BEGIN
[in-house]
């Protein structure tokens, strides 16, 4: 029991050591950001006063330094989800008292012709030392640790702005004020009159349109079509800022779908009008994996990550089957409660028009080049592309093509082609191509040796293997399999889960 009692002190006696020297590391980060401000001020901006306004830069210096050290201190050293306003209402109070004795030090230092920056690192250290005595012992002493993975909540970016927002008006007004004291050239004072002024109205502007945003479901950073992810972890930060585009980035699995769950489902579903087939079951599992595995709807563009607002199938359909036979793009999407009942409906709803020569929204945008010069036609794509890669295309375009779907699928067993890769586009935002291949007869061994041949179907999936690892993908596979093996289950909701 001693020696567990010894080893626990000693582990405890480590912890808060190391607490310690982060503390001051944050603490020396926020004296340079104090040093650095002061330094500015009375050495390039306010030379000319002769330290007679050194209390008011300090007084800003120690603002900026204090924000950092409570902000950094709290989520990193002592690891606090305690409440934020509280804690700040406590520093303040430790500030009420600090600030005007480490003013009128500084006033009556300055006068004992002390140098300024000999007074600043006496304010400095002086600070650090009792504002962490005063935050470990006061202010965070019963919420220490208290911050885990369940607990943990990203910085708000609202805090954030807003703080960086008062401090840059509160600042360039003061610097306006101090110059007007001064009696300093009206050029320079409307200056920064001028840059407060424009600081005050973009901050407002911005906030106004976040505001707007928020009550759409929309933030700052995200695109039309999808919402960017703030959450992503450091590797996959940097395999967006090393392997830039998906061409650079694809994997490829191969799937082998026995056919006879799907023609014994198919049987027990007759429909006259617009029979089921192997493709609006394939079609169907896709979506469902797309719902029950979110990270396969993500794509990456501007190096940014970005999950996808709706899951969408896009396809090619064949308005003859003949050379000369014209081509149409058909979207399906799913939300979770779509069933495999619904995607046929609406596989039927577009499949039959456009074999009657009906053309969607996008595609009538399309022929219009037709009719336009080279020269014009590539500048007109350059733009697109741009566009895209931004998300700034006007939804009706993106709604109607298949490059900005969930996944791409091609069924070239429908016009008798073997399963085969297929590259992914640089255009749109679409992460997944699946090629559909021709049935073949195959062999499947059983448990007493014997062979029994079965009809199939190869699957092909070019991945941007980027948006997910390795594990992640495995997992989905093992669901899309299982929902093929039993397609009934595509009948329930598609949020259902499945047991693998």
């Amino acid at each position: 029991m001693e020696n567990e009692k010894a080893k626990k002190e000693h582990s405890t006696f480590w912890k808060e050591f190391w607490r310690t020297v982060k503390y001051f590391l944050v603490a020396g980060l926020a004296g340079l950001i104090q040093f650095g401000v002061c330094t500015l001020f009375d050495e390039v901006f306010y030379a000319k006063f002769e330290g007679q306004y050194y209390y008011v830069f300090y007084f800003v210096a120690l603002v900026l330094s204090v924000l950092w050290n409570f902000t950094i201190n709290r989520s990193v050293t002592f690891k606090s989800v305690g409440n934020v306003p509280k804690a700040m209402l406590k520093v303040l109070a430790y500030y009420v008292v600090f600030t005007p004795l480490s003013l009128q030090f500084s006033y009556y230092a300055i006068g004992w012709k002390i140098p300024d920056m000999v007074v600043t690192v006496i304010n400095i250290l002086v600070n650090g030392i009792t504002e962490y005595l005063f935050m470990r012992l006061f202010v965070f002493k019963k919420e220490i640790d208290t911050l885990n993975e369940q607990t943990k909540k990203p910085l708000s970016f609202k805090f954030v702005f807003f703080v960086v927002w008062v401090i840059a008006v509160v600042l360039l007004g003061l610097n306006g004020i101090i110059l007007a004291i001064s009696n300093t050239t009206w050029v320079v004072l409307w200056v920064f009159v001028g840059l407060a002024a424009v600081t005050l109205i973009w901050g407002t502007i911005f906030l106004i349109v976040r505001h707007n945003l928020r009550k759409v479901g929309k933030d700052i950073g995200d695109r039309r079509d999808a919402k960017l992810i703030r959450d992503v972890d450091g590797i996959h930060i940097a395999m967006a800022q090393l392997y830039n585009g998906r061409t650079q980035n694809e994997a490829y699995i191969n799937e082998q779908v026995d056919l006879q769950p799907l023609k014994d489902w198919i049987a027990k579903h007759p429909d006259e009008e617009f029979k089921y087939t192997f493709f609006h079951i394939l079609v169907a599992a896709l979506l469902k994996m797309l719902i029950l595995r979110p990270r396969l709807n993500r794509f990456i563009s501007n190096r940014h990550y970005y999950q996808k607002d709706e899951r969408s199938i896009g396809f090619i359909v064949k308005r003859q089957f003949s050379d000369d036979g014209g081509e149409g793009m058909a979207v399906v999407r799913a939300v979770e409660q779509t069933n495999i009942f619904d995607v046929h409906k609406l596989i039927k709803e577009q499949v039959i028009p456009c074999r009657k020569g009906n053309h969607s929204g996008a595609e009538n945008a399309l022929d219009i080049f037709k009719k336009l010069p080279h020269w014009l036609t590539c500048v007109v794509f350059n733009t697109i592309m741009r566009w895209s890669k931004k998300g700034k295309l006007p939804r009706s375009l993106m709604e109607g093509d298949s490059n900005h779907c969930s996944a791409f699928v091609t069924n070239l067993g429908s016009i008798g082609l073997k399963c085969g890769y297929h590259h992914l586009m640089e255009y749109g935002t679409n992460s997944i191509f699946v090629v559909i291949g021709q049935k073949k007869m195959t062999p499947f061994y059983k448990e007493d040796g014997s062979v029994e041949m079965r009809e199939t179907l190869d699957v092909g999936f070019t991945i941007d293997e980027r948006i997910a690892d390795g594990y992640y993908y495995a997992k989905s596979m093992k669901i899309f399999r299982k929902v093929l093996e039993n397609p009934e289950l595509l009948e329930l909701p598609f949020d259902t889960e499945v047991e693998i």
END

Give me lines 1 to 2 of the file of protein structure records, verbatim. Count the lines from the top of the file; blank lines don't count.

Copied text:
[in-house]
């Protein structure tokens, strides 16, 4: 029991050591950001006063330094989800008292012709030392640790702005004020009159349109079509800022779908009008994996990550089957409660028009080049592309093509082609191509040796293997399999889960 009692002190006696020297590391980060401000001020901006306004830069210096050290201190050293306003209402109070004795030090230092920056690192250290005595012992002493993975909540970016927002008006007004004291050239004072002024109205502007945003479901950073992810972890930060585009980035699995769950489902579903087939079951599992595995709807563009607002199938359909036979793009999407009942409906709803020569929204945008010069036609794509890669295309375009779907699928067993890769586009935002291949007869061994041949179907999936690892993908596979093996289950909701 001693020696567990010894080893626990000693582990405890480590912890808060190391607490310690982060503390001051944050603490020396926020004296340079104090040093650095002061330094500015009375050495390039306010030379000319002769330290007679050194209390008011300090007084800003120690603002900026204090924000950092409570902000950094709290989520990193002592690891606090305690409440934020509280804690700040406590520093303040430790500030009420600090600030005007480490003013009128500084006033009556300055006068004992002390140098300024000999007074600043006496304010400095002086600070650090009792504002962490005063935050470990006061202010965070019963919420220490208290911050885990369940607990943990990203910085708000609202805090954030807003703080960086008062401090840059509160600042360039003061610097306006101090110059007007001064009696300093009206050029320079409307200056920064001028840059407060424009600081005050973009901050407002911005906030106004976040505001707007928020009550759409929309933030700052995200695109039309999808919402960017703030959450992503450091590797996959940097395999967006090393392997830039998906061409650079694809994997490829191969799937082998026995056919006879799907023609014994198919049987027990007759429909006259617009029979089921192997493709609006394939079609169907896709979506469902797309719902029950979110990270396969993500794509990456501007190096940014970005999950996808709706899951969408896009396809090619064949308005003859003949050379000369014209081509149409058909979207399906799913939300979770779509069933495999619904995607046929609406596989039927577009499949039959456009074999009657009906053309969607996008595609009538399309022929219009037709009719336009080279020269014009590539500048007109350059733009697109741009566009895209931004998300700034006007939804009706993106709604109607298949490059900005969930996944791409091609069924070239429908016009008798073997399963085969297929590259992914640089255009749109679409992460997944699946090629559909021709049935073949195959062999499947059983448990007493014997062979029994079965009809199939190869699957092909070019991945941007980027948006997910390795594990992640495995997992989905093992669901899309299982929902093929039993397609009934595509009948329930598609949020259902499945047991693998």